The cost of renewing a U.S. passport is 94 € here in France — almost $120. Sending the papers and old passport to Paris cost me 12.50 €, and the self-addressed Chronopost envelope I had to send with the application for the return of my passport cost 25 €. So in all, about $160. Ten years ago, for my previous renewal, it cost much less than half that much. Isn't it nice that inflation rates are as low as they are?

22 comments:

  1. My passport is up for renewal too...I have to get on that over the holidays. Thanks for the reminder!

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    1. For me, getting the photo was the hardest part. And the money, of course, but you have to have a passport, so you have to pay.

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  2. Wow a lond history abour the original abbey

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  3. Still working on a photo strategy for my passport renewal. I have to present in person at the Australian embassy too as part of the process. My passport will cost the equivalent of US$200. Plus I have to do my British one a few months later.

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    1. Wow, Susan, I hope that Australian passport is good for at least 10 years. By the way, there's a professional photographer in Descartes. Have you tried him? http://www.photographe-touraine.com/Le-studio-photo-fr,1,11085.html

      There's another in Loches...

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  4. We can't go to the embassy for passport renewal any more. It has to be done via mail. There used to be a few photo shops near the US consulate in Paris that did the photos, but of course, now that you can't do the thing in person, that makes no sense. There was a local photographer in Nogent who would do the photos with the US format for me. I think one of my daughters did what you did, Ken, did it herself, and had no trouble renewing. I must renew at the beginning of next year. I think I'll get one of the family to take my picture for it and try that method.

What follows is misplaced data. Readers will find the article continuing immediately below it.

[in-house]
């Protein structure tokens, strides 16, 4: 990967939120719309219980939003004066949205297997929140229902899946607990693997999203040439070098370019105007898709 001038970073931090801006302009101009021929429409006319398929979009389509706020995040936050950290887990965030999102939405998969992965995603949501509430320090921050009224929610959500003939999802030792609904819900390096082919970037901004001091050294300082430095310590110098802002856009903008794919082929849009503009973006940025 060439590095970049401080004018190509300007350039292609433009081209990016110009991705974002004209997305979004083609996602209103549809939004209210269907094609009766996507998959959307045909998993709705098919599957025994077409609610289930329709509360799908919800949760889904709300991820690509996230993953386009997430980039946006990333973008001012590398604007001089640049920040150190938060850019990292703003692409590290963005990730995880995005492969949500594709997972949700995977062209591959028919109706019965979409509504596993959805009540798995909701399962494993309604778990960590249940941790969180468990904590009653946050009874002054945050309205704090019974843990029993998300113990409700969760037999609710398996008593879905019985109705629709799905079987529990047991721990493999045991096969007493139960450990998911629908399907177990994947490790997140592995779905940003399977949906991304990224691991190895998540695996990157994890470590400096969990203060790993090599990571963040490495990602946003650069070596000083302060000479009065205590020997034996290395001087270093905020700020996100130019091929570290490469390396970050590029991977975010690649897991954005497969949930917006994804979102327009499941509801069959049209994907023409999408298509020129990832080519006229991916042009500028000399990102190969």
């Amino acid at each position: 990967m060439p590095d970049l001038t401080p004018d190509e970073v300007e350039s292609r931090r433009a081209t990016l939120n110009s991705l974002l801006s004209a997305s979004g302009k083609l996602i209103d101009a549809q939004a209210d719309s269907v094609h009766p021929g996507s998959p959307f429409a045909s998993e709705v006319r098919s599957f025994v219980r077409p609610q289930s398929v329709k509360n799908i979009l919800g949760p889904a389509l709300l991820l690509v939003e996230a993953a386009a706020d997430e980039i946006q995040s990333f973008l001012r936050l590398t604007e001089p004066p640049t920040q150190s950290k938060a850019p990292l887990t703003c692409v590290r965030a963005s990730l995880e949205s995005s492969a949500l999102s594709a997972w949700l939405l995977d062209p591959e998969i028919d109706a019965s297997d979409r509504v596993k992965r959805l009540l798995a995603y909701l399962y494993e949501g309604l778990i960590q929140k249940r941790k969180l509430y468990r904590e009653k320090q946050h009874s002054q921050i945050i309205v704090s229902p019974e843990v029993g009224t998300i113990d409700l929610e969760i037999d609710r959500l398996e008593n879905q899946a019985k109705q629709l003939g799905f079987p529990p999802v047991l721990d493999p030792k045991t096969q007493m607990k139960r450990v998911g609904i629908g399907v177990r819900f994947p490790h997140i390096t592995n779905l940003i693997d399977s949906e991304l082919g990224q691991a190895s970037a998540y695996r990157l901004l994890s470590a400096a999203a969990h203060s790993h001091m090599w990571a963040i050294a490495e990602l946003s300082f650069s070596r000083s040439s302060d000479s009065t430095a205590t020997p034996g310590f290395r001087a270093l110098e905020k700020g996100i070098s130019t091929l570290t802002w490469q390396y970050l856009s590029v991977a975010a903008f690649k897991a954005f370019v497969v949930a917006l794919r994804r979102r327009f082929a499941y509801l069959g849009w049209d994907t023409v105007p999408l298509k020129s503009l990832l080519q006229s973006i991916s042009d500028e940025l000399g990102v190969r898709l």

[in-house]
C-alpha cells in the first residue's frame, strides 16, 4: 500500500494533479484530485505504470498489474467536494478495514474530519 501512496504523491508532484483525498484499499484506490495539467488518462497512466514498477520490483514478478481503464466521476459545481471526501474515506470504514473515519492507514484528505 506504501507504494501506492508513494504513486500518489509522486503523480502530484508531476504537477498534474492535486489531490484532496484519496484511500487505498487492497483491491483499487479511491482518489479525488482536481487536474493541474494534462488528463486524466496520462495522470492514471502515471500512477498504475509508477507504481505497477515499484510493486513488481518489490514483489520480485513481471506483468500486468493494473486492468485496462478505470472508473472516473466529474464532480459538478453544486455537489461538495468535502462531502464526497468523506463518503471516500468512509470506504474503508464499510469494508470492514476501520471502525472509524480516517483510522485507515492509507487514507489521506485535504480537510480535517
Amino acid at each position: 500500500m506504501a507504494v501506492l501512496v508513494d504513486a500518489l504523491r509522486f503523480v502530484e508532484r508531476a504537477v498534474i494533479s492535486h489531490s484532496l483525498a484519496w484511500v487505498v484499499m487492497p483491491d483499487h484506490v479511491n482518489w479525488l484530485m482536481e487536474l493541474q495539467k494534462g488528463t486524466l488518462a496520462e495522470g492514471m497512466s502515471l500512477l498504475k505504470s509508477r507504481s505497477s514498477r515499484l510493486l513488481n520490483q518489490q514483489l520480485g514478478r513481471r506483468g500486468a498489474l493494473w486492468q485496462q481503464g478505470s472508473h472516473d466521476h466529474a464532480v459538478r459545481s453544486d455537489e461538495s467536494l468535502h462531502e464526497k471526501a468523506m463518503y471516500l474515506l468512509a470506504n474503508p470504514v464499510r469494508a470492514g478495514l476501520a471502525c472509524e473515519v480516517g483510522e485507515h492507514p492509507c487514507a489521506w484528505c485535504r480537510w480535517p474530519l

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    1. Ellen, I did my own photo for the last renewal, 10 years ago, and it was accepted. I'm trying to be optimistic about this renewal. The problem with taking your own picture is the lighting -- no shadows allowed. So you have to have the right setup. And then the printing has to be just right too. I'll report back on my photo and whether it was accepted.

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    2. Ellen, another thing: I never answered your comment and question about the English muffins Walt made. He told me yesterday that he followed the recipe as it was written except that he just used the flour we had in the kitchen, which wasn't bread flour. It might have been type 45 (pastry flour) even, not even 55 (all-purpose). It worked.